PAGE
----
Hospitals and healthcare providers have a duty to provide safe and effective care to their patients, and when they fail to do so, the consequences can be devastating. A recent study published in The New England Journal of Medicine (NEJM) sheds light on the rates of preventable safety events in hospitals, highlighting the need for hospitals to prioritize patient safety in inpatient care.
The New England Journal of Medicine published a new study on patient safety that found patients admitted to hospitals are at risk of suffering from preventable harm during their stays. The study examined a random sample of nearly 3,000 admissions in 11 Massachusetts hospitals in 2018 and found that one in four patients admitted to hospitals experience an adverse event and that 23% of those adverse events were preventable. Additionally, one-third of the adverse events were found to be at a severity level of serious or higher.
Adverse drug events were the most common type of adverse event (39%), followed by surgical or other procedures (30.4%), patient care events, such as falls and pressure ulcers (15%), and infections (11.9%).
Preventable safety events are incidents that occur during medical care that could have been avoided with proper precautions, protocols, and procedures in place. These events are also known as preventable harm or medical errors and can result in harm to patients, including:
Examples of preventable safety events include:
As medical malpractice lawyers, we have seen firsthand the devastating impact that preventable safety events can have on patients and their families. These events can result in extended hospital stays, increased medical costs, and in the worst cases, permanent disability or even death. As such, healthcare organizations must implement comprehensive patient safety programs that address the various factors that contribute to preventable safety events.
Comprehensive patient safety programs can include measures such as:
Medication reconciliation is a process of reviewing and comparing a patient's medication orders across different healthcare settings to ensure that medications are prescribed, dispensed, and administered correctly. The goal of medication reconciliation is to prevent medication errors, such as prescribing a medication that a patient is allergic to, taking duplicate medications, or taking medications that may interact with each other.
Medication reconciliation typically involves a healthcare provider, such as a pharmacist or a nurse, reviewing a patient's medication history, including prescription medications, over-the-counter medications, and dietary supplements. The provider then compares the medication orders with the patient's current medications, checking for any discrepancies or changes that may have occurred during hospitalization or a change in care setting. Any discrepancies are then addressed and reconciled with the patient's medical team.
Medication reconciliation is important for ensuring patient safety and can reduce the risk of medication errors. According to the National Quality Forum, medication errors account for 20% of adverse drug events, and up to 66% of medication errors occur during care transitions, such as hospital admission or discharge.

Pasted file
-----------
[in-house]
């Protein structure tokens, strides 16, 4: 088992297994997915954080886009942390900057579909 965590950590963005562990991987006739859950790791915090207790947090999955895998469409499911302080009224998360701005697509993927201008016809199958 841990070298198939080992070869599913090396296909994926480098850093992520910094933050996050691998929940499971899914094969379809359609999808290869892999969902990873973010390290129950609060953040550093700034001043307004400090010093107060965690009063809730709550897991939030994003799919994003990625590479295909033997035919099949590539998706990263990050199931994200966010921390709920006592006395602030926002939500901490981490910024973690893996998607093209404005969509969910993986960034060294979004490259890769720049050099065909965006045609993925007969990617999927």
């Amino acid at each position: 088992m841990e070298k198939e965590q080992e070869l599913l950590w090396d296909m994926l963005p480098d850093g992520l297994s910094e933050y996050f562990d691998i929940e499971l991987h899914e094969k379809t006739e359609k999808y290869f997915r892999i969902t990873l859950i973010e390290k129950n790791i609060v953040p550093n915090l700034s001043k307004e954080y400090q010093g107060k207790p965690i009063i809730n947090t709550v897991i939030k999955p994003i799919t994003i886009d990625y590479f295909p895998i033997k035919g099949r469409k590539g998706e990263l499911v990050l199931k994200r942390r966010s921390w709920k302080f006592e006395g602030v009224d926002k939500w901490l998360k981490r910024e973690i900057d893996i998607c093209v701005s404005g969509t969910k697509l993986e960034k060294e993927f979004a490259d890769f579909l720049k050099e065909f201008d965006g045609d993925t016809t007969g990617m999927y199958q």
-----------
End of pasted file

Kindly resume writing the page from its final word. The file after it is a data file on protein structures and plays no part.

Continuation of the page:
Hand hygiene protocols are a set of guidelines and practices designed to promote hand hygiene among healthcare providers to prevent the spread of infections. Hand hygiene is a critical component of infection control, as healthcare providers can spread pathogens, such as bacteria and viruses, from patient to patient if they do not practice proper hand hygiene.
Hand hygiene protocols typically include several key elements, including:
This involves washing hands with soap and water or using an alcohol-based hand sanitizer before and after caring for each patient, before and after touching a patient's body fluids or excretions, and after removing gloves.
Healthcare providers should use proper hand hygiene techniques, including:
Healthcare providers should receive regular education and training on hand hygiene protocols, including the importance of hand hygiene, proper technique, and when to perform hand hygiene.
Hand hygiene compliance should be monitored and feedback provided to healthcare providers to improve adherence to hand hygiene protocols.
Hand hygiene supplies, such as:
should be readily available to healthcare providers in all patient care areas.
Effective hand hygiene protocols can help reduce the spread of infections in healthcare settings, including hospital-acquired infections. According to the World Health Organization (WHO), proper hand hygiene can reduce the risk of healthcare-associated infections by up to 50%.
Hospitals have several strategies to prevent bed sores in patients who are bedridden or have limited mobility. Here are some of them:
In addition, hospitals can improve patient safety by utilizing technology and data analytics to monitor and identify potential safety risks. For example, electronic health records can be used to track medication orders, reducing the risk of medication errors. Similarly, data analytics can help identify patients at higher risk of developing infections or pressure ulcers, allowing for targeted interventions.
Another key aspect of ensuring patient safety in inpatient care is effective communication and collaboration between healthcare providers. This can include:
As medical malpractice lawyers, we believe that hospitals and healthcare providers must be held accountable when they fail to provide safe and effective care to their patients. However, we also believe that preventing these events from happening in the first place is the best course of action. By prioritizing patient safety and implementing comprehensive patient safety programs, hospitals can ensure that their patients receive the best possible care and avoid preventable harm.
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